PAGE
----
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report on domestic dogs

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Introduction

Report on Domestic dogs Homes Introduction A profit and loss account is a summary of business transactions for a given period - normally 12 months. By deducting total expenditure from total income, it shows on the "bottom line" whether your business made a profit or loss at the end of that period. A profit and loss account is produced primarily for business purposes - to show owners, shareholders or potential investors how the business is performing. But most of the information is also used by HM Revenue & Customs to work out your tax bill. Do all businesses have to produce formal profit and loss accounts? By law, if your business is a limited company or a partnership whose members are limited companies, you must produce a profit and loss account for each financial year. Self-employed sole traders and most partnerships don't need to create a formal profit and loss account - the information they complete on the self-assessment tax return form amounts to the same thing. However, there are key benefits to producing formal accounts. If you are looking to grow your business, or need a loan or mortgage, for example, most institutions will ask to see three years' accounts. ...read more.

Middle

or converted into cash more than 12 months after the balance sheet date; Fixed Assets: A further classification other than long-term or current is also used for assets. A "fixed asset" is an asset which is intended to be of a permanent nature and which is used by the business to provide the capability to conduct its trade. Examples of "tangible fixed assets" include plant & machinery, land & buildings and motor vehicles. "Intangible fixed assets" may include goodwill, patents, trademarks and brands - although they may only be included if they have been "acquired". Investments in other companies which are intended to be held for the long-term can also be shown under the fixed asset heading. Definition of Capital: As well as borrowing from banks and other sources, all companies receive finance from their owners. This money is generally available for the life of the business and is normally only repaid when the company is "wound up". To distinguish between the liabilities owed to third parties and to the business owners, the latter is referred to as the "capital" or "equity capital" of the company. In addition, undistributed profits are re-invested in company assets (such as stocks, equipment and the bank balance). ...read more.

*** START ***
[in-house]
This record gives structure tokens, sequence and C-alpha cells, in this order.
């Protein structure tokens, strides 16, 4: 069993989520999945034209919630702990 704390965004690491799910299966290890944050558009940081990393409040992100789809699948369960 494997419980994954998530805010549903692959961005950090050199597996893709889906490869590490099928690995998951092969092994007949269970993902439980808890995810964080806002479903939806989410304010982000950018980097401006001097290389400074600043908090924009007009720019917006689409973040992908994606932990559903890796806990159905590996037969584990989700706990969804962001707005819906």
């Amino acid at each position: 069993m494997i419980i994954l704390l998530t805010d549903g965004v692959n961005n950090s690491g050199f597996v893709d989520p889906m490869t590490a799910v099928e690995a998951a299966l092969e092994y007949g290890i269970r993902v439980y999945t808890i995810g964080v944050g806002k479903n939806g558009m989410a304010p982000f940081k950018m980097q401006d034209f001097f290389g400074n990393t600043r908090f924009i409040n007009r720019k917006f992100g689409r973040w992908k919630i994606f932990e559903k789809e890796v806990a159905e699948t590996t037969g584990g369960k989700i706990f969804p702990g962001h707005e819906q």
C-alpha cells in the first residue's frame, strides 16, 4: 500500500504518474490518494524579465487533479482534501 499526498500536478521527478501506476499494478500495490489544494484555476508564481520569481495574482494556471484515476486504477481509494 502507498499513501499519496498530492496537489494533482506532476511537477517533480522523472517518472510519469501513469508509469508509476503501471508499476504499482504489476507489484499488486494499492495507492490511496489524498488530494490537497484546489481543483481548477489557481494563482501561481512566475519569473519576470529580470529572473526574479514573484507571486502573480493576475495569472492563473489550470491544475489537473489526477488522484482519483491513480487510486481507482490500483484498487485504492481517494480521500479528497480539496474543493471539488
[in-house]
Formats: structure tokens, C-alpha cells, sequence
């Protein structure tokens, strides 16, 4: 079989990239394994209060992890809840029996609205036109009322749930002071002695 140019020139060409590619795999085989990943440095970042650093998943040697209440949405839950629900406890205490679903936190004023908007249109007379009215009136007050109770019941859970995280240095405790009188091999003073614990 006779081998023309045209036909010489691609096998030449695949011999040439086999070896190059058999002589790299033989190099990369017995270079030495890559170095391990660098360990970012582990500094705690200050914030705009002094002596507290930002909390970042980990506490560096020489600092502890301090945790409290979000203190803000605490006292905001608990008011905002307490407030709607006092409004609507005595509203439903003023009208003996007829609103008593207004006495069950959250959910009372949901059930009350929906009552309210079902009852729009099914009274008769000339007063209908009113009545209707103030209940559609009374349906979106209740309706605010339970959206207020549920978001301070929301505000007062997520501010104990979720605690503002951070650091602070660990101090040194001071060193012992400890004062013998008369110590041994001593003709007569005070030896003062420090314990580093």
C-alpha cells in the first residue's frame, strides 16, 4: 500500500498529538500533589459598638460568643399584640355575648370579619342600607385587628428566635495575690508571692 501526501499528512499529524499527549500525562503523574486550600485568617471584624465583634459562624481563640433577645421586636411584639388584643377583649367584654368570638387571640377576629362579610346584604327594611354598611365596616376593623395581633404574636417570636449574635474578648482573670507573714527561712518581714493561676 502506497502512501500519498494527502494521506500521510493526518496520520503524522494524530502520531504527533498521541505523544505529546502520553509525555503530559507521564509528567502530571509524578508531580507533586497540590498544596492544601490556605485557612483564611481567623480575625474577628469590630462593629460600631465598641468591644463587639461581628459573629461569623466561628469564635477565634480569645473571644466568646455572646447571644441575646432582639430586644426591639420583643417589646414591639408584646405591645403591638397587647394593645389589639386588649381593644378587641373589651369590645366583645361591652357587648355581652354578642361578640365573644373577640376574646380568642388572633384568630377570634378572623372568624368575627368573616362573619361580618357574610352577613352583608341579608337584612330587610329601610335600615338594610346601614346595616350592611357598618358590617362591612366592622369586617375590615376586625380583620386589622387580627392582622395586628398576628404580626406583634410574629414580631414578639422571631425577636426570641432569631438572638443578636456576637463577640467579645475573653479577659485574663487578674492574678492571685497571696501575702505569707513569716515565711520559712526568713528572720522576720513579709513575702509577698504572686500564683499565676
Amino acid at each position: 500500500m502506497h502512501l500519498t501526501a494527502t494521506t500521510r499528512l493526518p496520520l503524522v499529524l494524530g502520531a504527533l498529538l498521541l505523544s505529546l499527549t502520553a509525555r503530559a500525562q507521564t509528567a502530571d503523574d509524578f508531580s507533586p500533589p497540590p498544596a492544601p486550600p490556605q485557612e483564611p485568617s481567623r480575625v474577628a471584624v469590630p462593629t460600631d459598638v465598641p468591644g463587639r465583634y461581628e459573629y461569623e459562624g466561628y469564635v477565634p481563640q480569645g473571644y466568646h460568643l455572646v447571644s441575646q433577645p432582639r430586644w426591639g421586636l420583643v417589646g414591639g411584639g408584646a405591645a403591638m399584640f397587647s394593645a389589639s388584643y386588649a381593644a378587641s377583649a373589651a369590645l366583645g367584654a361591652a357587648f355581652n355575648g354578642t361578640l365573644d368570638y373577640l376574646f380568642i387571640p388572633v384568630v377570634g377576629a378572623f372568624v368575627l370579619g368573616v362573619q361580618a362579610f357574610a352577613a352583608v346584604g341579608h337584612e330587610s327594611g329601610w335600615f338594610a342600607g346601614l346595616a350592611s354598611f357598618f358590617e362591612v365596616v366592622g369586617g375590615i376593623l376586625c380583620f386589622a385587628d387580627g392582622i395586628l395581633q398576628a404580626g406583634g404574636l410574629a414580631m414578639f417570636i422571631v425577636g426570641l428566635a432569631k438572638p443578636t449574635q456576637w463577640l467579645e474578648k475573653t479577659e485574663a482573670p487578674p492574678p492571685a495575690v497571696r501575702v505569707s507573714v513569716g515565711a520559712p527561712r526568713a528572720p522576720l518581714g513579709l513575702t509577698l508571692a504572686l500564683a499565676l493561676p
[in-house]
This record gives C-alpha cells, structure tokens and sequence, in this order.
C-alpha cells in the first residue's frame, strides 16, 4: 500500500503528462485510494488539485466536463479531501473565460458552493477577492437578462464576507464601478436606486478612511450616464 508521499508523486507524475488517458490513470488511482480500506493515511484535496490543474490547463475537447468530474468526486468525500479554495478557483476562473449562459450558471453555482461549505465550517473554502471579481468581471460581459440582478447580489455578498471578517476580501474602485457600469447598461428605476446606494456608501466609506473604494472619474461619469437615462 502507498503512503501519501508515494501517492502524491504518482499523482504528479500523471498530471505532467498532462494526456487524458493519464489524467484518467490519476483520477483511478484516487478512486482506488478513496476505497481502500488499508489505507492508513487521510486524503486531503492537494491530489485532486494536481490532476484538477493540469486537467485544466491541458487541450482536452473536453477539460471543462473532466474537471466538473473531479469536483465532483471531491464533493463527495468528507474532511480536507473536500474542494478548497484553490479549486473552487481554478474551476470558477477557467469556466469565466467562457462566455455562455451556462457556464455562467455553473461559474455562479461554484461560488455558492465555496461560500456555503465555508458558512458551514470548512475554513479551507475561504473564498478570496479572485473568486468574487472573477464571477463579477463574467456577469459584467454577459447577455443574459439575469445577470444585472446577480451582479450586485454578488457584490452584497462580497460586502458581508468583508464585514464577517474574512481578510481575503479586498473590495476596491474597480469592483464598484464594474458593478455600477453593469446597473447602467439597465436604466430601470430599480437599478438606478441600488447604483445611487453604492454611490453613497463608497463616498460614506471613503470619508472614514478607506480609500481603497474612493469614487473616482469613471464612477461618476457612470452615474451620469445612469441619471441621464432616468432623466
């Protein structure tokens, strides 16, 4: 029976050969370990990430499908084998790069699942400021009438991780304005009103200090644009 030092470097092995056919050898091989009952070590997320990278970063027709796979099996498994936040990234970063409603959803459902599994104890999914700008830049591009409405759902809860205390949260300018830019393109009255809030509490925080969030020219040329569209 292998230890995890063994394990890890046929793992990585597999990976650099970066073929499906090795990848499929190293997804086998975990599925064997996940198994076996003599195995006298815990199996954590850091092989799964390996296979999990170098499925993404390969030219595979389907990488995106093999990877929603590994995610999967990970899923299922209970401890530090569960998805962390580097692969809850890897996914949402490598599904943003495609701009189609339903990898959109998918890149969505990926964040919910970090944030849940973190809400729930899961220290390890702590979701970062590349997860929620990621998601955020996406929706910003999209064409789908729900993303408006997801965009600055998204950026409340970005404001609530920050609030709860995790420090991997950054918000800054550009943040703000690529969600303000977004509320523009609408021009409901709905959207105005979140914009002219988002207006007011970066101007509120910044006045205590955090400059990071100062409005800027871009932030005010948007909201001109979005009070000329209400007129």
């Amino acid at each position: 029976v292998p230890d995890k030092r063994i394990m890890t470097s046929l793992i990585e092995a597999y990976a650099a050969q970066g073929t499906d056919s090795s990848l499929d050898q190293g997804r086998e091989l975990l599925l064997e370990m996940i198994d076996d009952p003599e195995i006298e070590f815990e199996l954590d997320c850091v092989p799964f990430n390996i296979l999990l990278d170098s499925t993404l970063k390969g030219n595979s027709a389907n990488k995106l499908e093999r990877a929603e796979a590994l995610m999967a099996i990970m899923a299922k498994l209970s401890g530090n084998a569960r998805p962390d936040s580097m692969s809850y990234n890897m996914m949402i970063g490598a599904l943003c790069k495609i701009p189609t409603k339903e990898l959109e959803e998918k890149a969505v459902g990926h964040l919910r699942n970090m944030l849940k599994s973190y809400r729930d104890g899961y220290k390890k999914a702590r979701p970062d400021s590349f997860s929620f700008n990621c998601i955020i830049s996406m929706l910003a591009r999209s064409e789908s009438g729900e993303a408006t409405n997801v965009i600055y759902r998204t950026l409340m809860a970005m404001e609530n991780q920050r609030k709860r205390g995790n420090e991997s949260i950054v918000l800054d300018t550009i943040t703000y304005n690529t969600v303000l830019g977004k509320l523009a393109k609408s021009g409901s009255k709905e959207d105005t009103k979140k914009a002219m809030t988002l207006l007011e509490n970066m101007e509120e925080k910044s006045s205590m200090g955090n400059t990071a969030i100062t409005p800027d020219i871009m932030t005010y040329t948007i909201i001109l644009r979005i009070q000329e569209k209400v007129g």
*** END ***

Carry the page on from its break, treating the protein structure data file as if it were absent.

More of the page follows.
Conclusion

This can be seen by comparing the working capital from one period to another; slow collection may signal an underlying problem in the company's operations. Net Assets: Net assets are disclosed as part of the balance sheet. Net assets equals total assets on the balance sheet less total liabilities. Net Profit: Sales less cost of sales less expenses = net profit. Sales less cost of sales = gross profit. Therefore Net Profit = gross profit less expenses. In other words Net Profit represents the surplus of sales made over expenditure during the accounting period. If a deficit is made (i.e. if expenditure is greater than sales) then this results in a net loss and not a net profit. It shows the profit made after all the expenses. Conclusion: Domestic Dog homes are making profit as it shows in their trading profit and loss account and the balance sheet as well. They have a surplus of �11,600 which shows in the trading profit and loss account in the financial year 2007. As there expenses are less than the income from sales revenue. The balance sheet also shows us the business is making profit as it shows surplus of �48,000 for the financial year 2007. Akhtar Esmail Adam Unit 2 J35081 1 ...read more.

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